Discover five dynamic and functional copper façades

The Hydropolis Centre in Poland: copper and water façades
Hydropolis Park, Wroclaw, Poland.
Fountains are hidden behind the copper façade to create a play of water and light.
Michal Lagoda

In the Polish city of Wroclaw, the ART FM firm has transformed a remarkable 19th century reservoir into a theme park dedicated to water and named Hydropolis. This rehabilitation features a new copper façade and an innovative sculpture called "water printer". Copper, with its strong visual character and aesthetic appeal, underscores the beauty of the historic building, while giving the extension a very contemporary look.
Pre-oxidized copper is used for the roof and facade of the new annex, as well as for the sliding perforated panels. It will oxidize naturally and its colour will approximate that of brick masonry. The "water printer" sculpture consists of twelve fountains hidden behind the copper façade.
Sun and water penetrate through the irregular openings of the perforated copper panels and create a unique play of light and reflections, intensifying the perception of space in the hall. This project is one of the of finalists of the 18th edition of the European Copper in Architecure Awards, the results of which will be announced in September.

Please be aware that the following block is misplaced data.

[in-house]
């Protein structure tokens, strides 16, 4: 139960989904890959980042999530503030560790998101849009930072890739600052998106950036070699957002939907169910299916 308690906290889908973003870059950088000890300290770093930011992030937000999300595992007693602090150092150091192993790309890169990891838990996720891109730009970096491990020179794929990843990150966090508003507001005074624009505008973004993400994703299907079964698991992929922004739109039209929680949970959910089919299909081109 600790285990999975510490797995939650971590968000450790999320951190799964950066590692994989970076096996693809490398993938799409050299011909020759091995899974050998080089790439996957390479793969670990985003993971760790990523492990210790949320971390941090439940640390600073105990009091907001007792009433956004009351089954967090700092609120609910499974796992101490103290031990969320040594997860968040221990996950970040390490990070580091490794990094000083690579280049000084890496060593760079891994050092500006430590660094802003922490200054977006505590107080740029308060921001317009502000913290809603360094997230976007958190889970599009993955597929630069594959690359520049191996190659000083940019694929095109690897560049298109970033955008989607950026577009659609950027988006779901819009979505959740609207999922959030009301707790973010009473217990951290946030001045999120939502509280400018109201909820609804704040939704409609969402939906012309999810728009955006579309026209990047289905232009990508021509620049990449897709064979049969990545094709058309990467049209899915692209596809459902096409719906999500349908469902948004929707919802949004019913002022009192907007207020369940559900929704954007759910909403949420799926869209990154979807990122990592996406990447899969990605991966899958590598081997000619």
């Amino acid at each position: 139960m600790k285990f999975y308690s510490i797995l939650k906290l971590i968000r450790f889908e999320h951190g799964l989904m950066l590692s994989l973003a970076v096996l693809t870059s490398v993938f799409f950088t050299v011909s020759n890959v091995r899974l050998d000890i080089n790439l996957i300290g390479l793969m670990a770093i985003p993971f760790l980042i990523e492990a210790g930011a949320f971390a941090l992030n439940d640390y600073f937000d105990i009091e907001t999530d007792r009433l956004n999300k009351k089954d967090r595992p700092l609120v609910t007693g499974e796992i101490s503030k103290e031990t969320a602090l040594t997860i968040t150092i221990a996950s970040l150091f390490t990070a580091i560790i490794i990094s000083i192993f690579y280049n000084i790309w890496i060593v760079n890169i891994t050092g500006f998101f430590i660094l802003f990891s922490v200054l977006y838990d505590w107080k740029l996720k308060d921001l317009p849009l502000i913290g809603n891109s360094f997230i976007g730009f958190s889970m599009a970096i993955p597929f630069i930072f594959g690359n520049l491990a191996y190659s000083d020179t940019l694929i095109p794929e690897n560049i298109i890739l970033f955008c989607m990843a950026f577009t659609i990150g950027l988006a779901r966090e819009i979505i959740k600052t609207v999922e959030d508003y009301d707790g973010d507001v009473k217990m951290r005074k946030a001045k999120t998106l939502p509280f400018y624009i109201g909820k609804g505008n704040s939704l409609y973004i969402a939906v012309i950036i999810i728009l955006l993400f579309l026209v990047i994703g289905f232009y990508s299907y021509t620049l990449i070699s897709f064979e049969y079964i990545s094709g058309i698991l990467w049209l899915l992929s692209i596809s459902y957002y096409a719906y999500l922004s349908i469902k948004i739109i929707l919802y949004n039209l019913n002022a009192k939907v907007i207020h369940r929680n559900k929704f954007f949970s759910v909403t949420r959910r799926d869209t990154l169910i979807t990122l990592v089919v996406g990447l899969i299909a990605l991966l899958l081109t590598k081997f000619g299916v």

The drum square in Norway: brass and lights!
The copper drum is enthroned above one of the city's largest squares.
Mathias Herzog

This curious copper drum floating above the town square in Trondheim, Norway is worth a visit: thanks to the different perforated and patinated copper coatings, the colour of the awning changes throughout the day. The green patina that can be seen during the day is transformed in the evening by the light coming from the inner circle and reflected by the copper screen. Thus, this copper drum blends in perfectly with its surroundings - unobtrusive by day, with a natural appearance, it lights up at night thanks to an energy-saving system.
The cylinder consists of different copper coatings.
Mathias Herzog